What is Glaucoma?
Typically, glaucoma is an eye condition that develops when too much pressure builds up inside the eye. It tends to be inherited and may not show up until later in life. The increased pressure, called intraocular pressure (IOP), can damage the optic nerve, which transmits images to the brain. If damage to the optic nerve from high IOP continues, glaucoma will cause loss of vision. Without treatment, glaucoma can cause total, permanent blindness.
There are two main types of glaucoma: open-angle glaucoma and angle-closure glaucoma. Open-angle glaucoma is the most common type of glaucoma. The structures of the eye appear normal, but fluid in the eye does not flow properly through the eye's filter, called the trabecular meshwork.
Angle-closure glaucoma, also called acute or chronic angle-closure or narrow-angle glaucoma, is less common than open-angle glaucoma, but can cause a sudden build-up of pressure in the eye. Drainage may be poor because the angle between the iris and the cornea (where a drainage channel for the eye is located) is too narrow.
Globally, glaucoma is the second leading cause of blindness, affecting 6.7 million people in 2000. Worldwide, an estimated 66.8 million people have glaucoma, and most are not even aware of it. That number is predicted to grow past 80 million by 2020. (WHO Report 2002)
What are the Symptoms of Glaucoma?
For most people, there are few or no symptoms of glaucoma. The first sign of glaucoma is often the loss of peripheral or side vision, which can go unnoticed until late in the disease. Detecting glaucoma early is one reason you should have a complete exam from an eye specialist every year. Occasionally, IOP can rise to severe levels. In these cases sudden eye pain, headache, blurred vision, or the appearance of halos around lights may occur.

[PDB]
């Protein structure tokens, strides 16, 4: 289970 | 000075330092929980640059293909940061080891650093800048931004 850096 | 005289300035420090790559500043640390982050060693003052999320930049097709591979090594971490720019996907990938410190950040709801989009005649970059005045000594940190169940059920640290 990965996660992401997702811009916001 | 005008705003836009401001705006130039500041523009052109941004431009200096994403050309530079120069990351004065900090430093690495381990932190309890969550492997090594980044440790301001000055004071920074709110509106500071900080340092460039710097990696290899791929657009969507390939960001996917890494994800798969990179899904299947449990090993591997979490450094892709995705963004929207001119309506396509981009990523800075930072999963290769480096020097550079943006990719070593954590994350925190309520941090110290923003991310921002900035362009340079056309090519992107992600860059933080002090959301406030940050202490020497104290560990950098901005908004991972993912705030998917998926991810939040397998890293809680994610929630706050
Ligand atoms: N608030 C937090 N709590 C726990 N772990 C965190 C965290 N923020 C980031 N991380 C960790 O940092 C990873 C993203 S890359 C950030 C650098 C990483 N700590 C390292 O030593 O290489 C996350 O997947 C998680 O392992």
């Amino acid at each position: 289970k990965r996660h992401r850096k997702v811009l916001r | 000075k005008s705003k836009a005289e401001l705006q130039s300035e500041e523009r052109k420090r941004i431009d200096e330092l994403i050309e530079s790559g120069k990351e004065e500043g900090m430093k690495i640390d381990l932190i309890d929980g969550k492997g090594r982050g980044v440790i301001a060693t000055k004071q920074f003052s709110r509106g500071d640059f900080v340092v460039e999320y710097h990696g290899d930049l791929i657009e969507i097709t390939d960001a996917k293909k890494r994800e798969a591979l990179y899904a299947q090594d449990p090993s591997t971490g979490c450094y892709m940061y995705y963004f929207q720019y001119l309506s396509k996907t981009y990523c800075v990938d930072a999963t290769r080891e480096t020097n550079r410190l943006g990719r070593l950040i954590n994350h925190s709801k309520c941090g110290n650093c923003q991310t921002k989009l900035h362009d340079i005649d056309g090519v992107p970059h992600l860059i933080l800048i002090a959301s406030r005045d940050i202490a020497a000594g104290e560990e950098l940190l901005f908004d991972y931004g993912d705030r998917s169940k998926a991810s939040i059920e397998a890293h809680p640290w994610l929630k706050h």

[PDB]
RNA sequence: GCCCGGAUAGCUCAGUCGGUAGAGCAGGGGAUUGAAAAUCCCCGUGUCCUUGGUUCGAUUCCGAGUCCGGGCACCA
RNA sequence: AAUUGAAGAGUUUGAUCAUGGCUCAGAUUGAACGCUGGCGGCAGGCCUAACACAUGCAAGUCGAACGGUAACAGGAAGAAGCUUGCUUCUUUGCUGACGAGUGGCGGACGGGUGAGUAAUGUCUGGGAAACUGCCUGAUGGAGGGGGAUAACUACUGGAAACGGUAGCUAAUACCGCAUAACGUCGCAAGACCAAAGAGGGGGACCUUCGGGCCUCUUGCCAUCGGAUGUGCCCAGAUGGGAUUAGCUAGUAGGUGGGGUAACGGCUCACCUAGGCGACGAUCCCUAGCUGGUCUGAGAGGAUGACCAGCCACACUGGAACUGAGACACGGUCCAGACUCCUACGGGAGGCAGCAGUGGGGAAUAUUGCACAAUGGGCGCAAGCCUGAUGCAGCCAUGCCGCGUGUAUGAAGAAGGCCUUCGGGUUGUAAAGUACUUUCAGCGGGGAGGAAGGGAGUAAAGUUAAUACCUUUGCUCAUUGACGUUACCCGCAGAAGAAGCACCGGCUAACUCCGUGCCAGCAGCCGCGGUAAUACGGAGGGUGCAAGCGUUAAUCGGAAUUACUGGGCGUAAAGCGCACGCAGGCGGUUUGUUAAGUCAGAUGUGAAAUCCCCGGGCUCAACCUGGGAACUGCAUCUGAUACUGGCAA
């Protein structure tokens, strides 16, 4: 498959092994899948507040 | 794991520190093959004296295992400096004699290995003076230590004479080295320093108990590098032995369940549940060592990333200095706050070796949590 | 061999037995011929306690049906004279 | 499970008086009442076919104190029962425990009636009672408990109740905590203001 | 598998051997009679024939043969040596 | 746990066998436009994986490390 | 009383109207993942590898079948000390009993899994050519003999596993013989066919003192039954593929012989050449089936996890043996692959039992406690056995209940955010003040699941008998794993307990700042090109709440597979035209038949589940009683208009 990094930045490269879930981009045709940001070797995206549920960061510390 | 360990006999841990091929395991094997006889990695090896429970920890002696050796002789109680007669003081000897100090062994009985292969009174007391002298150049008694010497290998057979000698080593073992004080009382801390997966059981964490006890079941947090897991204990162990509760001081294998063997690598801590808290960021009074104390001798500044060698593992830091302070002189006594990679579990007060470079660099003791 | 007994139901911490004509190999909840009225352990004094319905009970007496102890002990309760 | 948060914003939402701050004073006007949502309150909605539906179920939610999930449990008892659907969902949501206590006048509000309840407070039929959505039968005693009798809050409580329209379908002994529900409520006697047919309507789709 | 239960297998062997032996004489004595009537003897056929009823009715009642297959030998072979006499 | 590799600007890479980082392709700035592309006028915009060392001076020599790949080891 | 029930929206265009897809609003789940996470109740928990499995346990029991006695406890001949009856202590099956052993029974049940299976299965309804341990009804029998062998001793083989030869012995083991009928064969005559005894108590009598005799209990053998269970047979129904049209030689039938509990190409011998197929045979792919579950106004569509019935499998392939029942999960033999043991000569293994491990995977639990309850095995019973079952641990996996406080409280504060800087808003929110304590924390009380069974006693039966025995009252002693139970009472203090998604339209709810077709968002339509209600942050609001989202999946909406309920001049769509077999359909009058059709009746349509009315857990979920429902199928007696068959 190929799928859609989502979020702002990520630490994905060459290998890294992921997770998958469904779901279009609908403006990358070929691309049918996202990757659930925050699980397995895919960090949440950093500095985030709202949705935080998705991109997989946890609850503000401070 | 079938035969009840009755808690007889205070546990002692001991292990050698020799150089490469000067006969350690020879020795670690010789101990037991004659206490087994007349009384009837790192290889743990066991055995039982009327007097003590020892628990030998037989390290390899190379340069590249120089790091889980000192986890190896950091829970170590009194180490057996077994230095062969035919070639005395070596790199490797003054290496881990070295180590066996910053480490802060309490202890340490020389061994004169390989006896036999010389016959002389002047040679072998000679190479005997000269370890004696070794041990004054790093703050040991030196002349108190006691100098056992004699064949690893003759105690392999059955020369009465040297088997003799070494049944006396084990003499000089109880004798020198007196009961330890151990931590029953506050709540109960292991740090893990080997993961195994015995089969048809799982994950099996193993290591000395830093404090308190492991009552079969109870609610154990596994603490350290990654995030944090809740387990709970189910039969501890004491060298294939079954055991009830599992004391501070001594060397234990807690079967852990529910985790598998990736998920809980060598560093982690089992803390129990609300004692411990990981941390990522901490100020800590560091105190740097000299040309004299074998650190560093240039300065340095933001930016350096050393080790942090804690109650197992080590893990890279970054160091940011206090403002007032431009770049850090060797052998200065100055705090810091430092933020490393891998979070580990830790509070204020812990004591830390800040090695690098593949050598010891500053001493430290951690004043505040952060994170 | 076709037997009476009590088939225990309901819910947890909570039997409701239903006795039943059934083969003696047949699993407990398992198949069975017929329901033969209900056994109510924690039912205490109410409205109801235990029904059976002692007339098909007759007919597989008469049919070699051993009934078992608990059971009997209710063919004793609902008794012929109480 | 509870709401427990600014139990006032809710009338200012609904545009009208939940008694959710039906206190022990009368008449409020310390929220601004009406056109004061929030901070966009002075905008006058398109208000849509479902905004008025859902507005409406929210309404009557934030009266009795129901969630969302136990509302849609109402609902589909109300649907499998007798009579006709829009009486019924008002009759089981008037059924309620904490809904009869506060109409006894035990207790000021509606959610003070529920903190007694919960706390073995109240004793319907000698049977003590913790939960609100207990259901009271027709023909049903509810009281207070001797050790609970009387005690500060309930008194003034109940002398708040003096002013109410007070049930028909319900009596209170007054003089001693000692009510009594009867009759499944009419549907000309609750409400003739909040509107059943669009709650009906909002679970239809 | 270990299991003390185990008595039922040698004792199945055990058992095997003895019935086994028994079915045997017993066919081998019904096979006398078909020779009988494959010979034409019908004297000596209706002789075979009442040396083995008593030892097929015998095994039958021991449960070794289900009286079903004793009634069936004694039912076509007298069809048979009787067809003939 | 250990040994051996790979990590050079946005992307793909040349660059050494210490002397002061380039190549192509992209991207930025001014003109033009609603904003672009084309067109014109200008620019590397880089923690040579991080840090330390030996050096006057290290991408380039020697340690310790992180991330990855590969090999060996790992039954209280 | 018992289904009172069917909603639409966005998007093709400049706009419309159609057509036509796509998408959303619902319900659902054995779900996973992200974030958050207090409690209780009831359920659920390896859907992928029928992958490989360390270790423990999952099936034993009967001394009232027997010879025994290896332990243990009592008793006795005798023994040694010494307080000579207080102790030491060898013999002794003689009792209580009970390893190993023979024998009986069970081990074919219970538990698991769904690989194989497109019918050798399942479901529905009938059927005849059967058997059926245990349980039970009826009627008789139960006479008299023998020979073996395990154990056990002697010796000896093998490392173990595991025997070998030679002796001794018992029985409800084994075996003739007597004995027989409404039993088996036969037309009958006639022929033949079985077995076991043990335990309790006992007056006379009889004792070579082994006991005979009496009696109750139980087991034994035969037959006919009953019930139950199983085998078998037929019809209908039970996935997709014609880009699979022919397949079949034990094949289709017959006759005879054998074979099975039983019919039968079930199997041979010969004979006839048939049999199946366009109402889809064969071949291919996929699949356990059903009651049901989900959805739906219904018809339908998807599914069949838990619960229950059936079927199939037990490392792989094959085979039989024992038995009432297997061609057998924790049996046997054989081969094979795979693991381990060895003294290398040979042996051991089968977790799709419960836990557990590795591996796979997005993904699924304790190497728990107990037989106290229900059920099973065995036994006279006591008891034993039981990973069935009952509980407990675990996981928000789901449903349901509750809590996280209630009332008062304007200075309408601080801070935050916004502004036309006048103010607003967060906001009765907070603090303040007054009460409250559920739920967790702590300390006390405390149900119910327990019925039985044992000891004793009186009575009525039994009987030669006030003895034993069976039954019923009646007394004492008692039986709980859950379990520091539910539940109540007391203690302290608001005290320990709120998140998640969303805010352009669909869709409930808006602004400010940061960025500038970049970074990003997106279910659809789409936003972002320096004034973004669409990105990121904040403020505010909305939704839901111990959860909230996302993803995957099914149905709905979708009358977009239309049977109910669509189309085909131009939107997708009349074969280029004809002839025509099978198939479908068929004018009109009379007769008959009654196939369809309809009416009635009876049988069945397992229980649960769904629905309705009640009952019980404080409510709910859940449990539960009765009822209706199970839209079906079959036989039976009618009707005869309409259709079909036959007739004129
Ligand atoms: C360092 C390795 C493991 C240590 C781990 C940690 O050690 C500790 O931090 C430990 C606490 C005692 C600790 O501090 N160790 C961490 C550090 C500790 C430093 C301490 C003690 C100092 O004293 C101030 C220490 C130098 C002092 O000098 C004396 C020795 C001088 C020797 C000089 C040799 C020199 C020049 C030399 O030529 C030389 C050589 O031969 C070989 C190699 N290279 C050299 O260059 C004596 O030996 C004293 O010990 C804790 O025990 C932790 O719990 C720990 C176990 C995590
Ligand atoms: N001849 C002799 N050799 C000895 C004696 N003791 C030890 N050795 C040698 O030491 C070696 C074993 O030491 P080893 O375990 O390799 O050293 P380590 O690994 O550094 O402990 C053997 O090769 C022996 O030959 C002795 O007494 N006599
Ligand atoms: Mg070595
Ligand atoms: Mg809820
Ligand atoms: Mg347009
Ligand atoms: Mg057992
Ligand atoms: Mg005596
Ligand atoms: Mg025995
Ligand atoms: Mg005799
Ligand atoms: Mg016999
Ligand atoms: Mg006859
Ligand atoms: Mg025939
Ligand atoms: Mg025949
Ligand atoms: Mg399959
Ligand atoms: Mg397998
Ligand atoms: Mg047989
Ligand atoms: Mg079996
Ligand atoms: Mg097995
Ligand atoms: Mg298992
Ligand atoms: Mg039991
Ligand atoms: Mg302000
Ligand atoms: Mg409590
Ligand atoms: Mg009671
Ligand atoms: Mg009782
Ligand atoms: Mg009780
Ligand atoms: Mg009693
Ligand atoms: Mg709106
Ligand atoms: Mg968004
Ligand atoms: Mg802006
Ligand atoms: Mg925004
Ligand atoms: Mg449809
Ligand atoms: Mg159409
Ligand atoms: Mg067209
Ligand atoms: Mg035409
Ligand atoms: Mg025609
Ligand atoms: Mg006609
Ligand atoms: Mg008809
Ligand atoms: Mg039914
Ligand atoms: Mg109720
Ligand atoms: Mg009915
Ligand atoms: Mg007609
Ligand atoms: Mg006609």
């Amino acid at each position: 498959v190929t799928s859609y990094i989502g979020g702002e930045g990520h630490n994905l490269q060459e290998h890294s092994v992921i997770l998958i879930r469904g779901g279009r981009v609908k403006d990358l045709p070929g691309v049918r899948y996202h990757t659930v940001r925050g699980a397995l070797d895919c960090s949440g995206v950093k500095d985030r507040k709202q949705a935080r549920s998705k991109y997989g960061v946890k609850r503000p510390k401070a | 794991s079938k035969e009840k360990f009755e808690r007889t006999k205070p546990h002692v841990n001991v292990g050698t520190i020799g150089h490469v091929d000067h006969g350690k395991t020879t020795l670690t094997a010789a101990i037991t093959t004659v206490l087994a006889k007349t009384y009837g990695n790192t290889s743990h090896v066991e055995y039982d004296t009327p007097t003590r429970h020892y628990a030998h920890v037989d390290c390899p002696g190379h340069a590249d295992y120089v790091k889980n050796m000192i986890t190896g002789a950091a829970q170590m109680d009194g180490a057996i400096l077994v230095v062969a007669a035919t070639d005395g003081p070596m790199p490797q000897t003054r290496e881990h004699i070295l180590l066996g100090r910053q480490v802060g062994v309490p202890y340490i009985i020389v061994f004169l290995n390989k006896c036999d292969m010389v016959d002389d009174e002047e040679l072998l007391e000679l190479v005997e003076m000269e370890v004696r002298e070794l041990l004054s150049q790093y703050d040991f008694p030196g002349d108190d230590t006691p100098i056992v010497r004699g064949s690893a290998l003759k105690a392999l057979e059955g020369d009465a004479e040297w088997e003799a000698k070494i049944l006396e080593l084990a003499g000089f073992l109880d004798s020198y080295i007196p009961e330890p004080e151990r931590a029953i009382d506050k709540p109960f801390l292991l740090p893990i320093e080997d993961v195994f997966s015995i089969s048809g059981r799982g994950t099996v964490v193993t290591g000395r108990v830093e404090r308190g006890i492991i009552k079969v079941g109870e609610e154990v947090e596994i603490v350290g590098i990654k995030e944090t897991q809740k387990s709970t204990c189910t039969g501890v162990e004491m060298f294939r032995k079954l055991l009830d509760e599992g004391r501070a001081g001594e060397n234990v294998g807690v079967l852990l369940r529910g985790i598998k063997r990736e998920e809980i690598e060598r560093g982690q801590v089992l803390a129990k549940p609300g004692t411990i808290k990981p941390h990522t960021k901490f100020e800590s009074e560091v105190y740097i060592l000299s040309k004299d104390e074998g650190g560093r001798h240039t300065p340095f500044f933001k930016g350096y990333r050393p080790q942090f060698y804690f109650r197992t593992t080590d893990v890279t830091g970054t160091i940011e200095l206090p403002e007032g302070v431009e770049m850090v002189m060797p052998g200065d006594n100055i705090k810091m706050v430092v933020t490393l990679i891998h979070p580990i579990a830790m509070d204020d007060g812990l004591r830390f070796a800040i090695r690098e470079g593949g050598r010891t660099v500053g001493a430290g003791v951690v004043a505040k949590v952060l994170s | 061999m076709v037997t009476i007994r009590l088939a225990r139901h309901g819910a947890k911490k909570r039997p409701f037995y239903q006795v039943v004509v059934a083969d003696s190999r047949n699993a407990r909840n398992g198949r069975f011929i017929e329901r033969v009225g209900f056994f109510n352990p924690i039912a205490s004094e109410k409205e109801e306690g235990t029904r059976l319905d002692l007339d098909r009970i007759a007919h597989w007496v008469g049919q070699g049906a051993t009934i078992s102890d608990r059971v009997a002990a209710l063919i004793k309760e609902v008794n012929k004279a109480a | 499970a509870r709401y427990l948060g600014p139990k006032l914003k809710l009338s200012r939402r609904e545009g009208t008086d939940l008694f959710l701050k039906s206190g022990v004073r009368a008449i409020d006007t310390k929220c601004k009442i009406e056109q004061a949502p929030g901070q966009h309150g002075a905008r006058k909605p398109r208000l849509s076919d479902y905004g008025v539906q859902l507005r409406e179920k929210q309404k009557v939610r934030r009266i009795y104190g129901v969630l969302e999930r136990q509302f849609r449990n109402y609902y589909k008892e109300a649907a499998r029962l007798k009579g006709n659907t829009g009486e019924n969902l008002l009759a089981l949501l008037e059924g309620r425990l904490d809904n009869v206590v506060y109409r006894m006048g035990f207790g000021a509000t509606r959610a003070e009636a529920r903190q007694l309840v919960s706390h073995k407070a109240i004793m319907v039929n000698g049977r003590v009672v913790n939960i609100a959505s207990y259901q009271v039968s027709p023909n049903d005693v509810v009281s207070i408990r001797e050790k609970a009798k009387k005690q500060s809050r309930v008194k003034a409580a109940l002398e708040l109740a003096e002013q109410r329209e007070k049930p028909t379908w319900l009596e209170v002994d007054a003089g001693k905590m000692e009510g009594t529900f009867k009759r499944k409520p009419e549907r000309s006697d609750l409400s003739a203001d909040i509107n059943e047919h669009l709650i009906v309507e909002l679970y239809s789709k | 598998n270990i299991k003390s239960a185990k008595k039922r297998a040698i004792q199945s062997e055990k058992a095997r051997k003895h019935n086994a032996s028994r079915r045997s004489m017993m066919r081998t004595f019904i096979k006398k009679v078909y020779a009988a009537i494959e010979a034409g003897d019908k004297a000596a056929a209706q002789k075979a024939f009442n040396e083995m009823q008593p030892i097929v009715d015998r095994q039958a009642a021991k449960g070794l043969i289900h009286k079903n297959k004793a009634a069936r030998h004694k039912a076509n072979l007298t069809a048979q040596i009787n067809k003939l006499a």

If you have any combination of the following symptoms, contact your physician immediately:
Seeing halos around lights
Narrowing of vision (tunnel vision)
Redness in the eye
Eyes that look hazy
Nausea or vomiting
Pain in the eye
Who Does Glaucoma Affect?
Glaucoma most often occurs in adults over age 60, but it can also occur in young adults or children and is more common in those of African descent. In addition, if you have a history of glaucoma in your family, have poor vision (in particular, are severely nearsighted or shortsighted) or diabetes, you are at a greater risk of developing glaucoma than those individuals who do not.
How to Avoid the Progression of Glaucoma
Most of the risk factors such as age, race, and genetics for glaucoma are beyond your control. However, because most people with glaucoma have no early symptoms or pain from this increased pressure, it is important to see your ophthalmologist regularly so that glaucoma can be diagnosed and treated before long-term vision loss occurs. If there is a history of glaucoma in your family or if you have other risk factors for glaucoma more frequent exams may be necessary. Wear protective eye gear when necessary to avoid blunt trauma to the eye, which can cause traumatic glaucoma.
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